10 Lessons from the First Decisions of Facebook’s Oversight Board

Matthew Schafer
10 min readFeb 6, 2021

Last month, Facebook’s independent Oversight Board, created to adjudicate disputes over takedowns by Facebook, issued its first five substantive opinions:

These are, of course, just the beginning of the Board’s “jurisprudence,” but because these cases do have precedential value (indeed, they are considered “highly persuasive”), it’s worth picking out some of their common threads.

While several are outlined below, the top line is this: The Board will be extremely protective of speech. In fact, it seems likely the takedowns will be limited to cases where there is some kind of imminent harm if the content remains. (The Trump ban, while likely to be upheld at the time of the insurrection, is almost assuredly going to be reversed to the extent the ban is forward looking.)

As a result, it seems unlikely that the Board will develop a jurisprudence that addresses this moment where misinformation runs rampant on social media platforms and can manifest harms in the real world. And, that is, unfortunately, a missed opportunity to think about speech in a new way.

1. A Presumption Against Takedowns

The Oversight Board reversed Facebook’s takedowns in four out of five cases. In each case, the Board referenced the importance of a user’s “Voice” as described in Facebook’s Values, finding it to be the most important Value. It did so based on Facebook’s own explanation that a “Our commitment to giving people voice remains paramount.” (The five Values are: Voice, Authenticity, Safety, Privacy, and Dignity.) As the Board explained in the Myanmar Case, “Facebook takes ‘Voice’ as a paramount value.” Similar statements were made in the other cases, as well.

In addition, relying on international human rights standards, the Board has recognized that “the scope of the right to freedom of expression is broad.” This is especially so where, as the Board recognized in the Azerbaijan Case, the speech relates to “political issues” and “historical claims,” irrespective of whether they are “inaccurate or contested and even when they may cause offense.”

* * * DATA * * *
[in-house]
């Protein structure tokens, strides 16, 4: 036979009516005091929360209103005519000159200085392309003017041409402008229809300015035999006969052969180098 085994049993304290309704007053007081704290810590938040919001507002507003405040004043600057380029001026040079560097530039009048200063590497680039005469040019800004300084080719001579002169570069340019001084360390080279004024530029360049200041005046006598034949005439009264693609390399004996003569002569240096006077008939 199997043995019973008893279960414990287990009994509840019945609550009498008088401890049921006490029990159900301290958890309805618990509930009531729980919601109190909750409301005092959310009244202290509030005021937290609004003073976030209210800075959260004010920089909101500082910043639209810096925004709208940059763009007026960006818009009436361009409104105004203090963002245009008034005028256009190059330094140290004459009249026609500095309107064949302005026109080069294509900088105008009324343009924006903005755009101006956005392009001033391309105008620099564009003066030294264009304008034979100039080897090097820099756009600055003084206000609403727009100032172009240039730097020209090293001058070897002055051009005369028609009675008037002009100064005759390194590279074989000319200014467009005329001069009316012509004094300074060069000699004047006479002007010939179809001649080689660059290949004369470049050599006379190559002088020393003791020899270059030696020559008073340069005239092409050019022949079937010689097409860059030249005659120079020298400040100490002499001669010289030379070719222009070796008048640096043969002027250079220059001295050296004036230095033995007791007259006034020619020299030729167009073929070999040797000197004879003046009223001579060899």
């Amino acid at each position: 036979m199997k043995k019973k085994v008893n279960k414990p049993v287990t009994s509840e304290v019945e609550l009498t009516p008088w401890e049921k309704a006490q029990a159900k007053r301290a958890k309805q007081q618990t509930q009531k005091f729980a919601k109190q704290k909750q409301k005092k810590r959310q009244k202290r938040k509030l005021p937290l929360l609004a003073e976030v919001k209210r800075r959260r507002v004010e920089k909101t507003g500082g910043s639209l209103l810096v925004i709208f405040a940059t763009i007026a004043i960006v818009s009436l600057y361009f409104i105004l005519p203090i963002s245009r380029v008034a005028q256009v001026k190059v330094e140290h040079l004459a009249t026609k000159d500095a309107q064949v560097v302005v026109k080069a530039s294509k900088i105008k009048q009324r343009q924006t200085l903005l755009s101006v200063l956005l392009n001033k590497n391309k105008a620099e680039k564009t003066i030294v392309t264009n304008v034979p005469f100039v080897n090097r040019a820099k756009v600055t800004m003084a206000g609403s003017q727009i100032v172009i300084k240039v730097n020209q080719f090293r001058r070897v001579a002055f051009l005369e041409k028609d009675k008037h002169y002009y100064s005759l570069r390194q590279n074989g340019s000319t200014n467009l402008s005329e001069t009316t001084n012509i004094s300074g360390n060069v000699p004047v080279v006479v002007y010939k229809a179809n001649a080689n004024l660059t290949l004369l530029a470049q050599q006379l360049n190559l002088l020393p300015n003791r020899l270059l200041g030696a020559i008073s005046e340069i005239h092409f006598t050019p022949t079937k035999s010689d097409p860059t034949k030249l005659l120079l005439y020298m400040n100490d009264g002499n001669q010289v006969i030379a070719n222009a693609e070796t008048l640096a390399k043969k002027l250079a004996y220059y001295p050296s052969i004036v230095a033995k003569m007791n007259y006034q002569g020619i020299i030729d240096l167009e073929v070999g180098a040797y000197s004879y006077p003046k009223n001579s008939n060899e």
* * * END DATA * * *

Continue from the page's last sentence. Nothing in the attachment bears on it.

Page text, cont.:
As such, the starting point for the Board appears to be that takedowns are presumptively improper. A right to one’s Voice will take precedence over other Values, even where the content at issue is false. Only when those Values are sufficiently weighty to “displace” Voice (a term of art, it appears) will a takedown be proper.

2. The Three Kinds Of Relevant Standards

Each opinion begins with a review of the three relevant standards:

Facebook’s Community Standards “are a guide for what is and isn’t allowed on Facebook.” They include things like Violence and Criminal Behavior, Safety, Objectionable Content, among others.

Facebook’s Values “serve as the basis for” its Community Standards, and are its preamble too. At the same time, the Values “reflect the policies” laid out in the Community Standards.

The Relevant Human Rights Standards (“RHRS”) include non-Facebook guidance, including UN Guiding Principles on Business and Human Rights, the International Covenant on Civil and Political Rights, and International Convention on the Elimination of All Forms of Racial Discrimination.

The Board will also rely on subject matter specific guidance, as it did in the France Case where it relied on the UN Special Rapporteur on freedom of opinion and expression, report on Disease Pandemics and the Freedom of Opinion and Expression.

3. Community Standards vs. Values vs. Relevant Human Rights Standards